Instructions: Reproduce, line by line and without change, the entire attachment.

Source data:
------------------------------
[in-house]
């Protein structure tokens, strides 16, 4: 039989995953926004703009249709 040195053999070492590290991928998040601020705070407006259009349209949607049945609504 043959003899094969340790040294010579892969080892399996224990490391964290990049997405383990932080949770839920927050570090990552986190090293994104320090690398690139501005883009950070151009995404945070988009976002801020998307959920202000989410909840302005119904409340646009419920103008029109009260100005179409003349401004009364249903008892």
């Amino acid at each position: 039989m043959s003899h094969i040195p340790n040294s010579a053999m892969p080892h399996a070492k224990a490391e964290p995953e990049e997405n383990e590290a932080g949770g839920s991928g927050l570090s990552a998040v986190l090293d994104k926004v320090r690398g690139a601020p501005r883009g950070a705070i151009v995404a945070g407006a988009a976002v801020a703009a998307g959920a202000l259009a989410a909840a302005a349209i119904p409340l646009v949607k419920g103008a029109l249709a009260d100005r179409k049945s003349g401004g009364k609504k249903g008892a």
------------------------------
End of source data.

[in-house]
């Protein structure tokens, strides 16, 4: 039989995953926004703009249709 040195053999070492590290991928998040601020705070407006259009349209949607049945609504 043959003899094969340790040294010579892969080892399996224990490391964290990049997405383990932080949770839920927050570090990552986190090293994104320090690398690139501005883009950070151009995404945070988009976002801020998307959920202000989410909840302005119904409340646009419920103008029109009260100005179409003349401004009364249903008892």
């Amino acid at each position: 039989m043959s003899h094969i040195p340790n040294s010579a053999m892969p080892h399996a070492k224990a490391e964290p995953e990049e997405n383990e590290a932080g949770g839920s991928g927050l570090s990552a998040v986190l090293d994104k926004v320090r690398g690139a601020p501005r883009g950070a705070i151009v995404a945070g407006a988009a976002v801020a703009a998307g959920a202000l259009a989410a909840a302005a349209i119904p409340l646009v949607k419920g103008a029109l249709a009260d100005r179409k049945s003349g401004g009364k609504k249903g008892a």